ALBANY, NEW YORK - Jonathan Woodworth, age 44, a citizen of Canada, was charged yesterday with attempting to entice and coerce a minor into sexual activity.
The announcement was made by United States Attorney Carla B. Freedman and Janeen DiGuiseppi, Special Agent in Charge of the Albany Field Office of the Federal Bureau of Investigation (FBI).
According to the criminal complaint, Woodworth exchanged sexually explicit messages over a period of four months with undercover law enforcement officers whom Woodworth believed to be a foster mother and 10-year-old child. Before his arrest, Woodworth traveled by plane and train from the Canadian province of New Brunswick, to Rensselaer County, with a gift for the child with whom Woodworth intended to engage in sexual activity in a cabin he rented in advance of his travel.
The charges in the complaint are merely accusations. The defendant is presumed innocent unless and until proven guilty. If convicted, Woodworth faces at least 10 years and up to life in prison, a term of post-release supervision of at least 5 years and up to life, and a fine of up to $250,000. A defendant’s sentence is imposed by a judge based on the particular statute the defendant is charged with violating, the U.S. Sentencing Guidelines, and other factors.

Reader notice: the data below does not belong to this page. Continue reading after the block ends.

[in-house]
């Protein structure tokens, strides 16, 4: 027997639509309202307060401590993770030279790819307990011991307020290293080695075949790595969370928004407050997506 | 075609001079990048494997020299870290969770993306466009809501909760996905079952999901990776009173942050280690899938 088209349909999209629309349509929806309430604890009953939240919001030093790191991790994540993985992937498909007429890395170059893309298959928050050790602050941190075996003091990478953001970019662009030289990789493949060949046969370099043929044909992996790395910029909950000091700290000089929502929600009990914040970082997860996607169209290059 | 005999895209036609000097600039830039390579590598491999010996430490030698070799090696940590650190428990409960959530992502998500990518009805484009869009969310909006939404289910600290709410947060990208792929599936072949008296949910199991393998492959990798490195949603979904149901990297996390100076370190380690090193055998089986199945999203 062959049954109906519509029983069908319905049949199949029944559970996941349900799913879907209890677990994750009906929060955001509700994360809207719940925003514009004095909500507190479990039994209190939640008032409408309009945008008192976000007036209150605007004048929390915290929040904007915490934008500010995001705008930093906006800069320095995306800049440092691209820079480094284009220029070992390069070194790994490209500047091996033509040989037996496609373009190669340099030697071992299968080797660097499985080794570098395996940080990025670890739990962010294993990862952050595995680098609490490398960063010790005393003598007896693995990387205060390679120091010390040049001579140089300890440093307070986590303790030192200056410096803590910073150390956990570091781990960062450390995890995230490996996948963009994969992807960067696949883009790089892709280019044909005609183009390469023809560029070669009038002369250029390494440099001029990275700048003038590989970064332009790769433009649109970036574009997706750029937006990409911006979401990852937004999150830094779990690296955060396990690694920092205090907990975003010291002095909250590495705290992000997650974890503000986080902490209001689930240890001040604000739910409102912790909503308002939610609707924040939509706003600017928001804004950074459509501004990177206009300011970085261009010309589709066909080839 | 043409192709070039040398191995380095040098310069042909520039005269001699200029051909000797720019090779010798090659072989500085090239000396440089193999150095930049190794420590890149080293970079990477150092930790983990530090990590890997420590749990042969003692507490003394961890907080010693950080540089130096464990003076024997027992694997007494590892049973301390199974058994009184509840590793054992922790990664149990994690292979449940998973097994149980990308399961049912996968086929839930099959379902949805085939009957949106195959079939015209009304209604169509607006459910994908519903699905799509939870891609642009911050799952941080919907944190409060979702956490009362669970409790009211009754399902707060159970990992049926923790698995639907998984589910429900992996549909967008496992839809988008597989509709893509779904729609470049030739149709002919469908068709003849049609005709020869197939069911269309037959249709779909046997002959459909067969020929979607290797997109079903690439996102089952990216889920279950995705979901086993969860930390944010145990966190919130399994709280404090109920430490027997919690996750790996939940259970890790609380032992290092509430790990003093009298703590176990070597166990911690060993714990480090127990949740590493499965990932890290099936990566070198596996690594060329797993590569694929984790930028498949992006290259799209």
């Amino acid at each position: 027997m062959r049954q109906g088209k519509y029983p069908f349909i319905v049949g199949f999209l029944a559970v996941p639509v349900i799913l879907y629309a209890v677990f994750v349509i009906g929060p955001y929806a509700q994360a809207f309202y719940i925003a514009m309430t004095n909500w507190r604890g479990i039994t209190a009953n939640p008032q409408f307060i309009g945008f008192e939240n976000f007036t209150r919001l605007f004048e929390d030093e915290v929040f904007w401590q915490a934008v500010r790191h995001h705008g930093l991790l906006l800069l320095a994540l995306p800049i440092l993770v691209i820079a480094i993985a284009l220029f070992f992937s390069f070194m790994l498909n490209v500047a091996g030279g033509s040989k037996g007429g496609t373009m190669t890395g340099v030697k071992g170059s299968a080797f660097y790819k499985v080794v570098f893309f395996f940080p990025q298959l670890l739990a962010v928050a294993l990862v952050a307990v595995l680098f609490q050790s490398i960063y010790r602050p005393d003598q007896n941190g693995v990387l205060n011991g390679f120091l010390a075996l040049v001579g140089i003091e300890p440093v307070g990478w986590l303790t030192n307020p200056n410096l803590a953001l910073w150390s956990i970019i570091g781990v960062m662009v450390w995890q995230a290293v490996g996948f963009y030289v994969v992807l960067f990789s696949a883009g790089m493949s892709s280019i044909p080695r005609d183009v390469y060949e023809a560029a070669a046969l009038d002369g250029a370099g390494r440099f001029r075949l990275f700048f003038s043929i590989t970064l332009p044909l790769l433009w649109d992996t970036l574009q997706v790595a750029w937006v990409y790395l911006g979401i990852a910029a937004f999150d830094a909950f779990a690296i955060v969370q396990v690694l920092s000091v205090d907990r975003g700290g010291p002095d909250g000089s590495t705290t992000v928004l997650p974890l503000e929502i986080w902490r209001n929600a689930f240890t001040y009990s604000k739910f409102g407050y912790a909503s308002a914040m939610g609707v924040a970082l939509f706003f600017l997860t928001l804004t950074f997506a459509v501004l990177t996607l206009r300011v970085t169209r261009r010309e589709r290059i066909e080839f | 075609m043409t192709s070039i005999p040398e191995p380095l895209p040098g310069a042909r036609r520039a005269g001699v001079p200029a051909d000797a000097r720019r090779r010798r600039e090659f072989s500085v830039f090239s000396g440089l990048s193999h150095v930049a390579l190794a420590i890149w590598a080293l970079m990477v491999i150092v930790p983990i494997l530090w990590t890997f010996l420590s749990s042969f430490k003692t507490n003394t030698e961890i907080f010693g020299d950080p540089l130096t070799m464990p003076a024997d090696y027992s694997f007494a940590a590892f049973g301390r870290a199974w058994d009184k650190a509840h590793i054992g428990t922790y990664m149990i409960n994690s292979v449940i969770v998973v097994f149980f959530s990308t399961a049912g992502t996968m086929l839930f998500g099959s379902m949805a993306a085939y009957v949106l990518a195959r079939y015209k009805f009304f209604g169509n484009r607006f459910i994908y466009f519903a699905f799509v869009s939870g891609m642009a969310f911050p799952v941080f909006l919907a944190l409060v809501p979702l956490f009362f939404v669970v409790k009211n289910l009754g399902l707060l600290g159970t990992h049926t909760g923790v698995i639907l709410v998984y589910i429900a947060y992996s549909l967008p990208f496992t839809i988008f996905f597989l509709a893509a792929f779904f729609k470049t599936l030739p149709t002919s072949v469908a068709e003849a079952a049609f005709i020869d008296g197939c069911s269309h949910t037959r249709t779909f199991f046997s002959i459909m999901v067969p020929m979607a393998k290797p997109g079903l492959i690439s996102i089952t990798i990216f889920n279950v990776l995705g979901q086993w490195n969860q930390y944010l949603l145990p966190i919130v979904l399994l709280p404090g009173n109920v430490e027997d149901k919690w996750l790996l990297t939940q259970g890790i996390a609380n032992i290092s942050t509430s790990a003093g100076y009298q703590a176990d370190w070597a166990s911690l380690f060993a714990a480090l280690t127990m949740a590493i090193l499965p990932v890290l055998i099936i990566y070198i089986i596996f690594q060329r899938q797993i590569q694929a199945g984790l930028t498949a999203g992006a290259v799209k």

Woodworth appeared yesterday before United States Magistrate Judge Daniel J. Stewart, who ordered Woodworth detained pending trial.
This case is being investigated by the FBI and its Child Exploitation Task Force, which includes members of federal, state, and local law enforcement agencies. This case is being prosecuted by Assistant United States Attorney Ashlyn Miranda as part of Project Safe Childhood.
Launched in May 2006 by the Department of Justice, Project Safe Childhood is led by United States Attorney’s offices and the Criminal Division’s Child Exploitation and Obscenity Section (CEOS). Project Safe Childhood marshals federal, state and local resources to better locate, apprehend and prosecute individuals who exploit children via the Internet, as well as to identify and rescue victims. For more information about Project Safe Childhood, please visit https://www.justice.gov/psc.